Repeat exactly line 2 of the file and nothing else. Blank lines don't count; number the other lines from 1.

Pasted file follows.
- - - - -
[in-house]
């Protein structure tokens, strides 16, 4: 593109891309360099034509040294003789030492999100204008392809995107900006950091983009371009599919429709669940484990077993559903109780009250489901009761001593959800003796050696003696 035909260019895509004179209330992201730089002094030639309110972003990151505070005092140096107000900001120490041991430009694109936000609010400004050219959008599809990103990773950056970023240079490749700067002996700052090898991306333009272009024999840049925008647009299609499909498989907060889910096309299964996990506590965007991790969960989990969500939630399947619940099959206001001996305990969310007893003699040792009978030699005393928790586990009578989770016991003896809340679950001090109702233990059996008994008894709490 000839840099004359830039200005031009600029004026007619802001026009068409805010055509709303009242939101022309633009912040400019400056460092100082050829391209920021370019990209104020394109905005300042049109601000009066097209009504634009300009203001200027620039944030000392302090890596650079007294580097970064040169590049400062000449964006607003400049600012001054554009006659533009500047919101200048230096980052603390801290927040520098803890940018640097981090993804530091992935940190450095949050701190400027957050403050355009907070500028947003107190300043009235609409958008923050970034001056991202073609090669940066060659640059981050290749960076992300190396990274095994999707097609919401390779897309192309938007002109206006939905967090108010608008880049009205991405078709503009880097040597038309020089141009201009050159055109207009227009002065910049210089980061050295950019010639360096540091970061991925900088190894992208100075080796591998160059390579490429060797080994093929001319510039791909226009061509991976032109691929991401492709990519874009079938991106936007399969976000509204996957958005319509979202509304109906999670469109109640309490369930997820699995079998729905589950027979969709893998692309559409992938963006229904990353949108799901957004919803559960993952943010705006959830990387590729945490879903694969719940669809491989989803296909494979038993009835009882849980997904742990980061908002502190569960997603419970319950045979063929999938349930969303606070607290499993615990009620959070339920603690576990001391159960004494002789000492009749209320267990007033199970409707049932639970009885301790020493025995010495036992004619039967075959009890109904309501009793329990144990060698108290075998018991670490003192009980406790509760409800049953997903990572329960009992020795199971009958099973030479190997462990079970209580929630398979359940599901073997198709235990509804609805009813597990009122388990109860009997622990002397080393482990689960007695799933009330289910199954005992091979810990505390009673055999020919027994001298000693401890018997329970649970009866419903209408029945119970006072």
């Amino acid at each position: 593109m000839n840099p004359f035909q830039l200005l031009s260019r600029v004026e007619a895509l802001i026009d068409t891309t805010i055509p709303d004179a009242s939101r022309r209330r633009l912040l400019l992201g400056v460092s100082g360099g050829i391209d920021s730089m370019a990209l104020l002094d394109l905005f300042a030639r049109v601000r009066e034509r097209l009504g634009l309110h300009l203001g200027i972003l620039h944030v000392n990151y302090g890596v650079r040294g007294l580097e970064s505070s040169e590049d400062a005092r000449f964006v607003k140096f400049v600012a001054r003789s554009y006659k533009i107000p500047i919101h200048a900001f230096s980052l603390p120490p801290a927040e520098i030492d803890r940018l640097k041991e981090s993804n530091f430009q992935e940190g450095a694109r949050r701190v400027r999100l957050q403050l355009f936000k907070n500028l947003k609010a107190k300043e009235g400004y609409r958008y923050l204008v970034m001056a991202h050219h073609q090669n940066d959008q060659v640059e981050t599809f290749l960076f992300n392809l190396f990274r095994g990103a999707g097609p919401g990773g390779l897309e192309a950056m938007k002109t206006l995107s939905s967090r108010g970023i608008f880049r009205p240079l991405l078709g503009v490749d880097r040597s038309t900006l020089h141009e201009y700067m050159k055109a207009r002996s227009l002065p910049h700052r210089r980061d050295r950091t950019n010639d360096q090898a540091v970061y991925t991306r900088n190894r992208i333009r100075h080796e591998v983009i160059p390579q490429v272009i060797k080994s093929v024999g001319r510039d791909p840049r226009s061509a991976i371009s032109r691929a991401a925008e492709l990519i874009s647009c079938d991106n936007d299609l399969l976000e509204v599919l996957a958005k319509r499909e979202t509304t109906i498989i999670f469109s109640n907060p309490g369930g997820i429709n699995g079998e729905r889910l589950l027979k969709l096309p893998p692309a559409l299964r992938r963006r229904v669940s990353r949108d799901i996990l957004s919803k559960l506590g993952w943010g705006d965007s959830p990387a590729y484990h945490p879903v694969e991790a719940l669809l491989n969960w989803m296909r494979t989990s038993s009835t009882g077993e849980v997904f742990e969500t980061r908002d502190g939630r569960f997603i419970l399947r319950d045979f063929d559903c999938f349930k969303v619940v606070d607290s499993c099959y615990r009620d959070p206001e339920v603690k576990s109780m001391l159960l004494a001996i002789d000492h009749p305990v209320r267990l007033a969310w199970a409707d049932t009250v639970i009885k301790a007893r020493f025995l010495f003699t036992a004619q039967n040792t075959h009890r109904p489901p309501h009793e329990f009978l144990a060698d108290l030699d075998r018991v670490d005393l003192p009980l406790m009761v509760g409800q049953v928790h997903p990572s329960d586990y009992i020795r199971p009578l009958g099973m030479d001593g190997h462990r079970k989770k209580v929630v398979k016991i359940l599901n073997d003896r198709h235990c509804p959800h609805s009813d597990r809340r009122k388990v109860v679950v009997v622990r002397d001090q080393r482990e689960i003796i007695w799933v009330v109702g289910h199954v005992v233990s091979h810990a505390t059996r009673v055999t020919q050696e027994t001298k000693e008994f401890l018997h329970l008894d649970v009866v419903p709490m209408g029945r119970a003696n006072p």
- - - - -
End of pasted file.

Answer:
């Protein structure tokens, strides 16, 4: 593109891309360099034509040294003789030492999100204008392809995107900006950091983009371009599919429709669940484990077993559903109780009250489901009761001593959800003796050696003696 035909260019895509004179209330992201730089002094030639309110972003990151505070005092140096107000900001120490041991430009694109936000609010400004050219959008599809990103990773950056970023240079490749700067002996700052090898991306333009272009024999840049925008647009299609499909498989907060889910096309299964996990506590965007991790969960989990969500939630399947619940099959206001001996305990969310007893003699040792009978030699005393928790586990009578989770016991003896809340679950001090109702233990059996008994008894709490 000839840099004359830039200005031009600029004026007619802001026009068409805010055509709303009242939101022309633009912040400019400056460092100082050829391209920021370019990209104020394109905005300042049109601000009066097209009504634009300009203001200027620039944030000392302090890596650079007294580097970064040169590049400062000449964006607003400049600012001054554009006659533009500047919101200048230096980052603390801290927040520098803890940018640097981090993804530091992935940190450095949050701190400027957050403050355009907070500028947003107190300043009235609409958008923050970034001056991202073609090669940066060659640059981050290749960076992300190396990274095994999707097609919401390779897309192309938007002109206006939905967090108010608008880049009205991405078709503009880097040597038309020089141009201009050159055109207009227009002065910049210089980061050295950019010639360096540091970061991925900088190894992208100075080796591998160059390579490429060797080994093929001319510039791909226009061509991976032109691929991401492709990519874009079938991106936007399969976000509204996957958005319509979202509304109906999670469109109640309490369930997820699995079998729905589950027979969709893998692309559409992938963006229904990353949108799901957004919803559960993952943010705006959830990387590729945490879903694969719940669809491989989803296909494979038993009835009882849980997904742990980061908002502190569960997603419970319950045979063929999938349930969303606070607290499993615990009620959070339920603690576990001391159960004494002789000492009749209320267990007033199970409707049932639970009885301790020493025995010495036992004619039967075959009890109904309501009793329990144990060698108290075998018991670490003192009980406790509760409800049953997903990572329960009992020795199971009958099973030479190997462990079970209580929630398979359940599901073997198709235990509804609805009813597990009122388990109860009997622990002397080393482990689960007695799933009330289910199954005992091979810990505390009673055999020919027994001298000693401890018997329970649970009866419903209408029945119970006072």